“How shall we who died to sin still live in it? Or do you not know that all of us who have been baptized into Christ Jesus have been baptized into His death? Therefore we have been buried with Him through baptism into death, so that as Christ was raised from the dead through the glory of the Father, so we too might walk in newness of life. For if we have become united with Him in the likeness of His death, certainly we shall also be in the likeness of His resurrection, knowing this, that our old self was crucified with Him, in order that our body of sin might be done away with, so that we would no longer be slaves to sin; for he who has died is freed from sin.”

            Though this passage of scripture is pretty self-explanatory, it makes the point that Christians will not desire to sin, in a sense. I mentioned above that when you are “born again” you have a new heart with new desires to please the Lord. You will stumble and fall often, yes. But you will want to ask for forgiveness and do good next time, instead of continuing in sin.

            Paul says in a different translation, “may it never be!” We will not still live in sin.

            I would make the case that if someone was living in great sin like you are talking about, he was never saved to begin with and needs to come and know the Savior. Harsh, but true. A prayer does not, and cannot, save you. It is not biblical. Only God can save you and you need to have true repentance of the heart.

            Make sense?

            Matthew

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  4. Evelyn says:

    *Munching popcorn* We can always rely on Matthew to stir the pot…

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  5. Tanichca says:

    🙂 Thank you, BTW, Matthew, for making me think about these things.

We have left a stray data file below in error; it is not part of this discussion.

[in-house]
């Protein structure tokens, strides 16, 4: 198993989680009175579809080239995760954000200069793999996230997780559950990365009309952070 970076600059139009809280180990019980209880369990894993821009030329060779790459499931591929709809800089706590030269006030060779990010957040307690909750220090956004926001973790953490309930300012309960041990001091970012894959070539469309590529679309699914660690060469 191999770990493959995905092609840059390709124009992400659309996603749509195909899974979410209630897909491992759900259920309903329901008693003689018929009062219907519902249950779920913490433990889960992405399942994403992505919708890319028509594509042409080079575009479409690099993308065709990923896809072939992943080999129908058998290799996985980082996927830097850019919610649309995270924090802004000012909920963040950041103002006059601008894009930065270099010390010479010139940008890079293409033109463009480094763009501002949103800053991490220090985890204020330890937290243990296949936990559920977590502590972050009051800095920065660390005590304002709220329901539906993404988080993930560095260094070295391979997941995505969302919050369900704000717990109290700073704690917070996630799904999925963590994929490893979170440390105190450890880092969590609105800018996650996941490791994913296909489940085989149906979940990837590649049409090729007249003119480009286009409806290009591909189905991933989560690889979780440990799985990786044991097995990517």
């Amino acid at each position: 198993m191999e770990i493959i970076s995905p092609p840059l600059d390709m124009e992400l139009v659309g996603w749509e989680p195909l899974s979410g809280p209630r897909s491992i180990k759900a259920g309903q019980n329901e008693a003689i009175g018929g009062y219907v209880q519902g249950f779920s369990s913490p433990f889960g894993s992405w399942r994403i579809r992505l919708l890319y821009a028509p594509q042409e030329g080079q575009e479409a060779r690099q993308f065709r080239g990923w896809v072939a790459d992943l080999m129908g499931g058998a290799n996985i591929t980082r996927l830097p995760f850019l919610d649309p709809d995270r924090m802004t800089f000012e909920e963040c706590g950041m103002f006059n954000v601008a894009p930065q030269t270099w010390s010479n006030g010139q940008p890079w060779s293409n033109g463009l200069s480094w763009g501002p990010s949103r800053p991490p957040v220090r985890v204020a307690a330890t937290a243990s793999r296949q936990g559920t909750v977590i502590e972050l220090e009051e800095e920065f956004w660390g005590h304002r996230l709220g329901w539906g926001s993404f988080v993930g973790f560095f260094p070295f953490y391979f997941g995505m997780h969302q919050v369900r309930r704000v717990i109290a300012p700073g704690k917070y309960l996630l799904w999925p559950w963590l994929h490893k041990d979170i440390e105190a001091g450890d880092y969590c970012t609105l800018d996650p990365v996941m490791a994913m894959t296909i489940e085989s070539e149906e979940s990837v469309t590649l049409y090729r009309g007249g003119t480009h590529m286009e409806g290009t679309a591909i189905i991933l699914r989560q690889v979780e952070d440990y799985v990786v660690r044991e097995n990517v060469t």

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  6. Mike says:

    “Do you not know that the wicked will not inherit the kingdom of God? Do not be deceived: Neither the sexually immoral nor idolaters nor adulterers nor male prostitutes nor homosexual offenders nor thieves nor the greedy nor drunkards nor slanderers nor swindlers will inherit the kingdom of God.” – 1 Cor 6:9-10

    Think of that for a moment. Now, Matthew, as far as your beliefs are concerned, would you say that if a person has faith, he will be saved undeniably?

    If the answer is a yes. answer me this question: is it not indeed possible that someone, believing in Christ as his Lord and Savior, could still be guilty of such sins? And if he is guilty of one or many of these, would not he, despite his faith, go to Hell?

    Take me for example. To make things a little awkward, I used to be into porn. No lie. Yet even during those unrepentant times of serious sin, I did–most undeniably–still have faith. Would I be saved, or wouldn’t I?

    Look now at another quote from 1 Corinthians: “If I have the gift of prophecy and can fathom all mysteries and all knowledge, and if I have a faith that can move mountains, but have not love, I am nothing.” Pause on “if I have not faith, etc…”

    Paul here affirms that one can have faith, even faith to move mountains–which, if I’m reading you correctly, implies automatic salvation–and yet despite this faith, one can lack love. If the person saved, or not?

    In Revelation 3, the Lord speaks about “the one who is VICTORIOUS” (3:21), which implies an ongoing struggle, not a one time deal.

    Also in Rev. 3, Christ says that a man’s name can be “blotted out of the book of life” (3:5). If it needs to be blotted out, that means that it is in their currently, yet at a future time might not be.

    Salvation isn’t a one-time thing.

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    • Matthew says:

      Hey Mike,

      No, I do not. Faith is not the only thing you need to attain Salvation. As I mentioned above in my second comment, the two things necessary are trust in Jesus (which includes Faith in Him), and repentance.

      Trusting in Jesus Christ, as mentioned above, includes faith. Believing in Him and what He has done on the Cross. This is really important.